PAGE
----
He nightbroke over countertop laid sushi at Ippei, suggested to him by the hostel staff and washed down with hot rice wine. He ventured back to the D.T. Suzuki Museum as advertising hailed it as another great “Light Up” night attraction. The Kenrokuen garden sure was splendidly lit, and the Zen museum’s pleasantry could only be twice as nice at night. So he walked and walked across town with sushi swimming around his belly in a cozy bath of rice wine. Down through the gardens, past the 21st Century Art Museum, down into Honda Machi and around the corner only to find the museum unlit. What a pleasant surprise. Sure, it wasn’t open, but that didn’t mean he couldn’t walk down the path which curves around the back. For the curious, the contemplative space in back was open no matter the hour, no matter the weather. So he did.
And he sat on a bench there overlooking the contemplative space which winged that side of the museum’s exterior. Night sky above and below. Cedar and pine of tonight replacing the camphor scent of yesterday. He sat. It began to mist. Then it drizzled. The pool became a resonant and sensitive drum head. For several minutes the rain crescendoed into something like John Adam’s symphony work, “Become Ocean.” And then it went out without a bang. No vanity. The “flop!” fountain of day found counterpart in the drops of night. Soon enough it was time to head back to the hostel for the group calligraphy party.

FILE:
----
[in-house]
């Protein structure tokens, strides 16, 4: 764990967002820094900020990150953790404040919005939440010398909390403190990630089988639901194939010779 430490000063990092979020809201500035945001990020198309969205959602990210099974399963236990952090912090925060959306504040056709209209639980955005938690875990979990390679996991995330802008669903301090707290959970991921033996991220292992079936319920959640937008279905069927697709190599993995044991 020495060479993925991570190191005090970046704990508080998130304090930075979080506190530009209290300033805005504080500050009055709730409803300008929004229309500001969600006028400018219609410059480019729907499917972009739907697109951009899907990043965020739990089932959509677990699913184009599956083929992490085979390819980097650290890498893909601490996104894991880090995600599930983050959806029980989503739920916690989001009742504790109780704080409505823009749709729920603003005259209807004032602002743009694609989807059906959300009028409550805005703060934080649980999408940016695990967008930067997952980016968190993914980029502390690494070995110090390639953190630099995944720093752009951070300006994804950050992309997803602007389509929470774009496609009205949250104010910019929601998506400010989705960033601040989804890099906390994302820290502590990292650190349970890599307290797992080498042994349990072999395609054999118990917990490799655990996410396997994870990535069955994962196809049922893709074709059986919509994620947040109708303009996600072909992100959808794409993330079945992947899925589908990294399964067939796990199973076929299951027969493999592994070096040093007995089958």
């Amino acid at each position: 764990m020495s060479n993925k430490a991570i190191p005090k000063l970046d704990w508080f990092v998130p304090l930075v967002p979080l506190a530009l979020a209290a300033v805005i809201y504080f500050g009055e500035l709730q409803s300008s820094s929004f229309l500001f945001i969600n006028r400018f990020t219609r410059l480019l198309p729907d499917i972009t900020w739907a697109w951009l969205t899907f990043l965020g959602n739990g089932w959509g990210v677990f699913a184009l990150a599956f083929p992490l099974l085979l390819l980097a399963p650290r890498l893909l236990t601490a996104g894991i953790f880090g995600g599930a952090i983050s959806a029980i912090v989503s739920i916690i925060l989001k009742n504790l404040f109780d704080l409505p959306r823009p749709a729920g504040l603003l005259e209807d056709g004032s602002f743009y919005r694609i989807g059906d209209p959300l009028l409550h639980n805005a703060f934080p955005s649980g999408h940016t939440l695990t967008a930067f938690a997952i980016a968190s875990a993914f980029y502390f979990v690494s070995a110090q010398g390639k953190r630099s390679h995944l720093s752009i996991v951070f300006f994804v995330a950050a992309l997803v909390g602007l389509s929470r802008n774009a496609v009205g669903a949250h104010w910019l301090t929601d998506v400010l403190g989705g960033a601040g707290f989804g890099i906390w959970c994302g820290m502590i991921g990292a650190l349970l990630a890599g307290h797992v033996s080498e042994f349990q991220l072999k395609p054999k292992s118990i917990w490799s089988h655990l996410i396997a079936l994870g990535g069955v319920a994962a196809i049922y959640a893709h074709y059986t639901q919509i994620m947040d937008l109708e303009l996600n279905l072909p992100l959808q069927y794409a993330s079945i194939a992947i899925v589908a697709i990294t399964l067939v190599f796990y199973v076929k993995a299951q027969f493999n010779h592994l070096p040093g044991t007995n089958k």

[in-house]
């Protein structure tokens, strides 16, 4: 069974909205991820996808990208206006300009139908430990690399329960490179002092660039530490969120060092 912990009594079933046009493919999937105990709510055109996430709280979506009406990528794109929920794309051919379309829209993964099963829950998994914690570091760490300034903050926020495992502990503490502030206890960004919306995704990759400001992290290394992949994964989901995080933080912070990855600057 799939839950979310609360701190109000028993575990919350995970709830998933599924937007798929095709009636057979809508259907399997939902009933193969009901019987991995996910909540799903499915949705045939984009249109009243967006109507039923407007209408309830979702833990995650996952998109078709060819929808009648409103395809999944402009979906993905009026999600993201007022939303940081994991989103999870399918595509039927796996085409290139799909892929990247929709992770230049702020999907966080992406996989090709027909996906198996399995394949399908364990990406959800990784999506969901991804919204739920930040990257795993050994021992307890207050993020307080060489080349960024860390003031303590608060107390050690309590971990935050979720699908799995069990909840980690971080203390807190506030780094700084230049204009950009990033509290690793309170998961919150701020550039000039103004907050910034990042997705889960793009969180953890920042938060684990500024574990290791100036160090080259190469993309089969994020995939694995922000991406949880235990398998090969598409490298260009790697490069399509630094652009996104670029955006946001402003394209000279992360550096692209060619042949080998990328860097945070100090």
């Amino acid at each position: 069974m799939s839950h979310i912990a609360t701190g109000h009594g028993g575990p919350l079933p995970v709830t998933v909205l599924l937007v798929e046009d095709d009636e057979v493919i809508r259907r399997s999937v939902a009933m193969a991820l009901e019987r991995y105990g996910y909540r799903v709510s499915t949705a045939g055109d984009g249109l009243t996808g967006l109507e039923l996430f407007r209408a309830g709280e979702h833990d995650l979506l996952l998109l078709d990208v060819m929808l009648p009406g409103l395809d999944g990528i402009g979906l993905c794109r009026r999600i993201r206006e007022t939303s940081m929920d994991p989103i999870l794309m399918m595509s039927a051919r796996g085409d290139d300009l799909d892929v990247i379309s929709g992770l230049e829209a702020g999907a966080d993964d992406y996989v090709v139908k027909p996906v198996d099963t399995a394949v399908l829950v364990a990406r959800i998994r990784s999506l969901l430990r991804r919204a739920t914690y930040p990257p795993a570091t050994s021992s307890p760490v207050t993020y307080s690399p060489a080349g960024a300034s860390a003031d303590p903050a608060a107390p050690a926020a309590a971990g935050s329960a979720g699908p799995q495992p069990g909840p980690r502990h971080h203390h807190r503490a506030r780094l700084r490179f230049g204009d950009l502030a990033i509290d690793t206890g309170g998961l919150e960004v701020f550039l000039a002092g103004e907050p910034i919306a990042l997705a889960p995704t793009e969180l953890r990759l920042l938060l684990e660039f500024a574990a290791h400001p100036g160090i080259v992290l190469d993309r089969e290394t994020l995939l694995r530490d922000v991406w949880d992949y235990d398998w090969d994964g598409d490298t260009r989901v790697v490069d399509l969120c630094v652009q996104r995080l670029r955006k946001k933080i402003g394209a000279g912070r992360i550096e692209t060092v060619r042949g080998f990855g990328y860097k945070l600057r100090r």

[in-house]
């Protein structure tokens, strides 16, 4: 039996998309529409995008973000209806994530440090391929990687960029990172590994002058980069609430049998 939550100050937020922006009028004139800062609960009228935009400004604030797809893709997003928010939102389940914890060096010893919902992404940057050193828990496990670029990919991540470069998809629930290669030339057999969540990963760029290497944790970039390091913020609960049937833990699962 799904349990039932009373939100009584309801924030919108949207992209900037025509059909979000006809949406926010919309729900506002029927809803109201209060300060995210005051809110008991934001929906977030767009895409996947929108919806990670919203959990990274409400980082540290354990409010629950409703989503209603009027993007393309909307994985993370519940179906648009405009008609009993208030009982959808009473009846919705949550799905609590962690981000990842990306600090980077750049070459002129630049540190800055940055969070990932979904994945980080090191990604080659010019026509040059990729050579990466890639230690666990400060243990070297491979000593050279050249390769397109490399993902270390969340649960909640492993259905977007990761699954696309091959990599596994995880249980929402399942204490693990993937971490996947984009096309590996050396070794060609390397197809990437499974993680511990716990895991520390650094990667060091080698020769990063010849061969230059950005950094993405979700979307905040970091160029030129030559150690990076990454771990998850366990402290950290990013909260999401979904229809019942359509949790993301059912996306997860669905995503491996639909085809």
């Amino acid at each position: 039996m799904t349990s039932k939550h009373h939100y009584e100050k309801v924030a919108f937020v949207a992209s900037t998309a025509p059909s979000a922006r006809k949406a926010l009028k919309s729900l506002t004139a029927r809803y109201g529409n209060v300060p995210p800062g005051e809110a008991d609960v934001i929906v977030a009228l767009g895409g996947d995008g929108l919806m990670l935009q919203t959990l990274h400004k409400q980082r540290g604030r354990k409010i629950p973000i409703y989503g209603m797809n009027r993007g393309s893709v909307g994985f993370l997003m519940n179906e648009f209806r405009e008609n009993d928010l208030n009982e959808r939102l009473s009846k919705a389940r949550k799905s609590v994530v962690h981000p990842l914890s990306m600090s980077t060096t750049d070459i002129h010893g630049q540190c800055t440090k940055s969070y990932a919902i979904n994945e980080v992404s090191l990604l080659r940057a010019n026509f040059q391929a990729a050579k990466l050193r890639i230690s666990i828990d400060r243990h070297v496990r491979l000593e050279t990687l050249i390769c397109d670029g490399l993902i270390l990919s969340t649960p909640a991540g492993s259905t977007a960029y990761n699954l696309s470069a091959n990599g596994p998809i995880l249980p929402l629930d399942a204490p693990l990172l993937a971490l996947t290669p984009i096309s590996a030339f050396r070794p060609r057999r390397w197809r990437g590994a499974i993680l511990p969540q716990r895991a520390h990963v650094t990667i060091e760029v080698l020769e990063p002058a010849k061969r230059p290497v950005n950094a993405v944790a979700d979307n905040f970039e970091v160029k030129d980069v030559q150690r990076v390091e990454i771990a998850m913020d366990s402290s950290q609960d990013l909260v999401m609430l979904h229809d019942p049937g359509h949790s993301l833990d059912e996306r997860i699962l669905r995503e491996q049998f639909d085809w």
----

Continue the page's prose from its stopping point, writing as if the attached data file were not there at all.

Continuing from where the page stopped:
There were several different nationalities present, but first everyone tried their hand at brushing out Japanese characters. 愛、食、楽、幸、妙、謙虚. Then English came up to bat. One person wrote, FULFILLMENT, and another wrote, PAY FORWARD. Lights out.
He daybroke at the Kenrokuen gardens again, his third visit. Once for sunset, once for daylight, and once for sunrise. All of them spectacular. After his last walk through the gardens, he waited outside beneath a canopy of wisteria where he awaited a meal of Jibuni udon stew dusted with Kanazawa’s famous gold leaf. Having filled up he hiked across town again through another private feudal home’s traditional garden onwards to check out of the hostel where he found 愛 and PAY FORWARD swinging their newlywed legs over the river canal from the hostel’s wooden ledge. A painted stone cat bid him farewell and he waited out the time for departure at Curio Espresso and Antiques with the first coffee he’d had in a daze. Only 2/5 into vacation and already dazed by the perfumes of liberation.